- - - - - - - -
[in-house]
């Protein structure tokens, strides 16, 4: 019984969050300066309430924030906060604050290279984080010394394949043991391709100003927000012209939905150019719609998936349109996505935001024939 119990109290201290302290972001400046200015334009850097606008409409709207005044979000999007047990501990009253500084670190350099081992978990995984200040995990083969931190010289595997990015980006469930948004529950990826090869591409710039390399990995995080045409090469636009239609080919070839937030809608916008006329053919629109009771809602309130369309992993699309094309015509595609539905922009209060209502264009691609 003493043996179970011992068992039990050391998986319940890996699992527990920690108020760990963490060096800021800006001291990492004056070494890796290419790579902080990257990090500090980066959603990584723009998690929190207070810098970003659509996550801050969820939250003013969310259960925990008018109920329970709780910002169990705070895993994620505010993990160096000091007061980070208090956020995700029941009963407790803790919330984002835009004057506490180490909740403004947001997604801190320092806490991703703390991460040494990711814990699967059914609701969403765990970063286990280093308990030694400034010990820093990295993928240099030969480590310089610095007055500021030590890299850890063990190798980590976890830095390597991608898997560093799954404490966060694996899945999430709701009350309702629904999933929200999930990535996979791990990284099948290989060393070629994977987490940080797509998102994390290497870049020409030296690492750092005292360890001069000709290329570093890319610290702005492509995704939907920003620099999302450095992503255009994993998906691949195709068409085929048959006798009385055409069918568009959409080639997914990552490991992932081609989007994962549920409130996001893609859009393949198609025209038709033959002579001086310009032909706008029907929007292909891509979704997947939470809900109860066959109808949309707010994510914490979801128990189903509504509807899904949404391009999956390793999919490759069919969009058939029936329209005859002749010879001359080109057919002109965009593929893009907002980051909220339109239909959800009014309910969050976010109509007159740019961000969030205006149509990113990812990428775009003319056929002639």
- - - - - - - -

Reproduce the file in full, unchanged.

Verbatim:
[in-house]
């Protein structure tokens, strides 16, 4: 019984969050300066309430924030906060604050290279984080010394394949043991391709100003927000012209939905150019719609998936349109996505935001024939 119990109290201290302290972001400046200015334009850097606008409409709207005044979000999007047990501990009253500084670190350099081992978990995984200040995990083969931190010289595997990015980006469930948004529950990826090869591409710039390399990995995080045409090469636009239609080919070839937030809608916008006329053919629109009771809602309130369309992993699309094309015509595609539905922009209060209502264009691609 003493043996179970011992068992039990050391998986319940890996699992527990920690108020760990963490060096800021800006001291990492004056070494890796290419790579902080990257990090500090980066959603990584723009998690929190207070810098970003659509996550801050969820939250003013969310259960925990008018109920329970709780910002169990705070895993994620505010993990160096000091007061980070208090956020995700029941009963407790803790919330984002835009004057506490180490909740403004947001997604801190320092806490991703703390991460040494990711814990699967059914609701969403765990970063286990280093308990030694400034010990820093990295993928240099030969480590310089610095007055500021030590890299850890063990190798980590976890830095390597991608898997560093799954404490966060694996899945999430709701009350309702629904999933929200999930990535996979791990990284099948290989060393070629994977987490940080797509998102994390290497870049020409030296690492750092005292360890001069000709290329570093890319610290702005492509995704939907920003620099999302450095992503255009994993998906691949195709068409085929048959006798009385055409069918568009959409080639997914990552490991992932081609989007994962549920409130996001893609859009393949198609025209038709033959002579001086310009032909706008029907929007292909891509979704997947939470809900109860066959109808949309707010994510914490979801128990189903509504509807899904949404391009999956390793999919490759069919969009058939029936329209005859002749010879001359080109057919002109965009593929893009907002980051909220339109239909959800009014309910969050976010109509007159740019961000969030205006149509990113990812990428775009003319056929002639």